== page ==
Comments (20)
  1. Arthur says:

    I have just stumbled onto a code like that above. After reading this article am

    under an Impression now I need to add validation to it.

    I am curious, is there a way to stop/prevent coding like that or check right up in

    front that you are adding say parrots to an array of toucans (the size may be

    the same)?

  2. If you have an array of a sealed type, does it still do the runtime type checking?

  3. Eric Lippert says:

    Probably not, but I am not an expert on the JIT.  Why not try it both ways and examine the jitted code in the debugger?  Then you’ll know.

    Keep in mind that you will want to attach the debugger to the jitted code AFTER it jits. The jitter is allowed to generate more debugger-friendly code if it detects that the process is being debugged while jitting is going on.  That might include turning off certain optimizations.

  4. Grant says:

    How should the following case be handled?

    Giraffe[] giraffes = new Giraffe[10];

    // somewhere else

    Animal[] animals = giraffes;

  5. Eric Lippert says:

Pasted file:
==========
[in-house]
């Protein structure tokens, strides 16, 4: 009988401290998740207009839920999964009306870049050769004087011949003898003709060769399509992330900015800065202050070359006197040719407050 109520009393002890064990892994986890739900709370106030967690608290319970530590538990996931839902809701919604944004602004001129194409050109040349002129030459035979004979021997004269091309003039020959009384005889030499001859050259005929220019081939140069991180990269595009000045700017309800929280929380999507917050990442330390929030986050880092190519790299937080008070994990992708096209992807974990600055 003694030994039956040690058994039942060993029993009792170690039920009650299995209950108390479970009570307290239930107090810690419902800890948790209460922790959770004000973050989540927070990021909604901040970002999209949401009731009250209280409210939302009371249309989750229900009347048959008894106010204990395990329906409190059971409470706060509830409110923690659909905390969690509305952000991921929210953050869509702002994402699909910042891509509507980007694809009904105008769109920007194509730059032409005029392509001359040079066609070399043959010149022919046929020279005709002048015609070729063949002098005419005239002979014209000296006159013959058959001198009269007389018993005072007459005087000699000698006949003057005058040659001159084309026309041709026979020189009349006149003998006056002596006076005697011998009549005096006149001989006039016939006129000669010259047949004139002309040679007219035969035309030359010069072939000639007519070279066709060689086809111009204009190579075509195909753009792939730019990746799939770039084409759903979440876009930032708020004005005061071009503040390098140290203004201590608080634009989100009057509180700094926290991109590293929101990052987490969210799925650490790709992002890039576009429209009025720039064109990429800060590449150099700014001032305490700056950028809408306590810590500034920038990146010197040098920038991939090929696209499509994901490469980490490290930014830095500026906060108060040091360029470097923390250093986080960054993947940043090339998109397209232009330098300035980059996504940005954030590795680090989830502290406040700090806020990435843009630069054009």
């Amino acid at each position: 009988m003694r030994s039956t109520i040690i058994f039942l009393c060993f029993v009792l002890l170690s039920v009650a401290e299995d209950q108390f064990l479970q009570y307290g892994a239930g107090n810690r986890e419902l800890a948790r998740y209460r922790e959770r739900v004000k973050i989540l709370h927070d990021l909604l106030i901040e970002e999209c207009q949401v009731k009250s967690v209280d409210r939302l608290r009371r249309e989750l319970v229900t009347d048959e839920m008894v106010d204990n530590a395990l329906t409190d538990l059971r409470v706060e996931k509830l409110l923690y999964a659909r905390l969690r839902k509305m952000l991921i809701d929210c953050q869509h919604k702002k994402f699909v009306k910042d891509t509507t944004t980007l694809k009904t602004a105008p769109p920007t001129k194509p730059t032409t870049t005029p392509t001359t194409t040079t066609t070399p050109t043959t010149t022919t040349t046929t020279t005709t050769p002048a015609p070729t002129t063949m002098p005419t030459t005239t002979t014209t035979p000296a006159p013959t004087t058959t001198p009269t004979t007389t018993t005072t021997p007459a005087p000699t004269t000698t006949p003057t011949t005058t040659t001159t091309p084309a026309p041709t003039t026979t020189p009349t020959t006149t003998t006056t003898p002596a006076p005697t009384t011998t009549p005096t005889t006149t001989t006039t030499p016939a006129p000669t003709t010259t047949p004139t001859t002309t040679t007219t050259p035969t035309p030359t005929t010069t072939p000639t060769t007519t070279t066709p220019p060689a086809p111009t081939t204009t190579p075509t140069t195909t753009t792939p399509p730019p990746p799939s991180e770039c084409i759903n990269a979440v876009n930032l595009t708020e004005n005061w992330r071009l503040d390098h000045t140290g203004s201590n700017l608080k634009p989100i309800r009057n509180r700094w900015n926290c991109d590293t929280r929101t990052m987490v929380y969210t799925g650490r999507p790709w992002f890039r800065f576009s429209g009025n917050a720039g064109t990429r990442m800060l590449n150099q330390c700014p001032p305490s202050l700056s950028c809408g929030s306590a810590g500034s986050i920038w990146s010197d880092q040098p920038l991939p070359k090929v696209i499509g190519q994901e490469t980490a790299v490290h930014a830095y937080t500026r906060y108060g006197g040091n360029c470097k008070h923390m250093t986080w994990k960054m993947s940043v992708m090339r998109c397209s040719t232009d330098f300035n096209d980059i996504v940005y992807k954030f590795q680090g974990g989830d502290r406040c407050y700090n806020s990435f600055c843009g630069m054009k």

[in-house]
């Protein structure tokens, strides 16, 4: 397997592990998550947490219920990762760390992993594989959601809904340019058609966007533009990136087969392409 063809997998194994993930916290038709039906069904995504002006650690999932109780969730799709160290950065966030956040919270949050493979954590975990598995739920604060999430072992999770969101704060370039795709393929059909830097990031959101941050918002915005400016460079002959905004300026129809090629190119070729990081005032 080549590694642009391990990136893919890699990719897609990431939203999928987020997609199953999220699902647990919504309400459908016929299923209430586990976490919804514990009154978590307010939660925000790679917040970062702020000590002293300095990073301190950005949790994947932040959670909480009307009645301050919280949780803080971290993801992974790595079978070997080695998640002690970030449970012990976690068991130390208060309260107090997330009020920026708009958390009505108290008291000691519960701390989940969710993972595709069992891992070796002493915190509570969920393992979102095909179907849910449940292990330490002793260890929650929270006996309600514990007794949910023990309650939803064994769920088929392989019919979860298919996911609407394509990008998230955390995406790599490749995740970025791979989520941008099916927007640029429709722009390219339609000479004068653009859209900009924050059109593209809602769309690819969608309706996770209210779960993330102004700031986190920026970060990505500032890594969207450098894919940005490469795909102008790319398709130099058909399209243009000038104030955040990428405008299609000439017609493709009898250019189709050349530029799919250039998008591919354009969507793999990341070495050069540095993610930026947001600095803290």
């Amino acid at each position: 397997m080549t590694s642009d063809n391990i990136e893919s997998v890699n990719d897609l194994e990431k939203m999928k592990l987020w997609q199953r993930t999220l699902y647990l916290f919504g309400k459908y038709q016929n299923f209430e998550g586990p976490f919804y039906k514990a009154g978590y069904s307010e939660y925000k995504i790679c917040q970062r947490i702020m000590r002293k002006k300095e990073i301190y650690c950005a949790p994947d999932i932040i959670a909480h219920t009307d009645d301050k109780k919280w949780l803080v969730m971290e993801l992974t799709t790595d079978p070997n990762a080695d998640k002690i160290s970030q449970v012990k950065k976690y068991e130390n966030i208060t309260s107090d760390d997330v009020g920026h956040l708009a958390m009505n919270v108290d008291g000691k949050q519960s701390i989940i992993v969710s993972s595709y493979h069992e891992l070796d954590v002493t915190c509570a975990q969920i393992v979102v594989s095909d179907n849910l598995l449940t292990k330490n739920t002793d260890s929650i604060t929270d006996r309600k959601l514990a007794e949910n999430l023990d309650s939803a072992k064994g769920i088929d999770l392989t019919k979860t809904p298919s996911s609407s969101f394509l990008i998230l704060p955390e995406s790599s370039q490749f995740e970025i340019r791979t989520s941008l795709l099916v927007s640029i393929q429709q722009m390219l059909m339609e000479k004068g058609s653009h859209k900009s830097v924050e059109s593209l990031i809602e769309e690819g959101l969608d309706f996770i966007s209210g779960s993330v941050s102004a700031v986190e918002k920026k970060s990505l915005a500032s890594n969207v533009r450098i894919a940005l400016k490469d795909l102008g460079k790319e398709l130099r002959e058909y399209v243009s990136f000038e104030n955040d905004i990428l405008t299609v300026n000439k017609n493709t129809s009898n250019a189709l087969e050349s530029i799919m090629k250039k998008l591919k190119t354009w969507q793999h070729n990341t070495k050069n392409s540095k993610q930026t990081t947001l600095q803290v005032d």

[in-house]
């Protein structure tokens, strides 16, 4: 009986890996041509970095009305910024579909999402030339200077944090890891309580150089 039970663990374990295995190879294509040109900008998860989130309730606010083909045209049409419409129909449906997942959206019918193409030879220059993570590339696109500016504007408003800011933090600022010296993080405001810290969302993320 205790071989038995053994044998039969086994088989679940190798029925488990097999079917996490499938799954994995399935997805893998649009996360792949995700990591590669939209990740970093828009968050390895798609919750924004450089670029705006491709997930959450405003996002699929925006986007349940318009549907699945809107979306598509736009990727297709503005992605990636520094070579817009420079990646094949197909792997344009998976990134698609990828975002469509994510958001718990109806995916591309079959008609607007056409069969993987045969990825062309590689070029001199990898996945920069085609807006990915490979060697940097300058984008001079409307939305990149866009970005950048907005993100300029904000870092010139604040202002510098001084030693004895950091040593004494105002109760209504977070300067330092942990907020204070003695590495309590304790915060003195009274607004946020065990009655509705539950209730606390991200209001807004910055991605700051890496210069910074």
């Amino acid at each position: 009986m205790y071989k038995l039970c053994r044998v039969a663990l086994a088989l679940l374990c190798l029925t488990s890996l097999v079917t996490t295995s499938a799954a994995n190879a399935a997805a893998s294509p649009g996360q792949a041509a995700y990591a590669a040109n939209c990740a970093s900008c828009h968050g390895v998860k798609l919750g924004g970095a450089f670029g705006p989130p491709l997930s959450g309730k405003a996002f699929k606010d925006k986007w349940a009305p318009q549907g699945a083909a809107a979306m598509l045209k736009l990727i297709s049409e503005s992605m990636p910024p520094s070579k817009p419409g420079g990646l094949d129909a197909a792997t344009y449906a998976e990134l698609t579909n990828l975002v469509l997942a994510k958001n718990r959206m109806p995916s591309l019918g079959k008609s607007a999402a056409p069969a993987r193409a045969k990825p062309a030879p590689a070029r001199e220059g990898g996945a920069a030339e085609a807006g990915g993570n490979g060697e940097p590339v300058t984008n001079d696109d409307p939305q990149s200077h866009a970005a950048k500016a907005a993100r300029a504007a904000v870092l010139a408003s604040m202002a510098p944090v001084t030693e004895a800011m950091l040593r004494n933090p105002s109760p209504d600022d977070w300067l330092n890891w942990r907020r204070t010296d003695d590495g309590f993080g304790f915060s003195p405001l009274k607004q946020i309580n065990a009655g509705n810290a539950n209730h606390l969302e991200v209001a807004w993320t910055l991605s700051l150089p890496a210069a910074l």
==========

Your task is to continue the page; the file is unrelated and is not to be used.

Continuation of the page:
That’s perfectly legal, since giraffes is of a type that is smaller than Animal[]

  6. Aaron G says:

    Interesting that this is actually not the case for Generics.  I came across this a few months ago and, after banging my head on the desk several times, finally gave up and threw together an EnumerableWrapper<S, T>.  I never did understand why I couldn’t pass an IEnumerable<B> for an IEnumerable<A> parameter (where B : A), but this explains it – that’s actually the non-broken way of doing it. 🙂

    (Actually, in my case, B is a class and A is an interface that it implements, but I’m sure the logic is the same)

    Of course, if these were all immutable types, then it wouldn’t be an issue, right?

  7. Eric Lippert says:

    You are somewhat anticipating where we’re going here.  In a few more posts I will propose that we add exactly that kind of variance to interfaces in a future version of C#.

    In general, immutability certainly helps make things more variant. As we will see in several more posts, since immutable objects are by definition read-only, and parameters may be covariant when they appear only on the "output" side, it is easy to create covariant immutable data structures if you have covariance in the type system.

  8. My debugging skills are not particularly l33t, but the compiled version of the program (.Net 2.0) appears to be doing exactly the same assignment regardless whether the array’s element type is sealed or not. I fear we are stuck with runtime type checking on arrays with a reference type element type.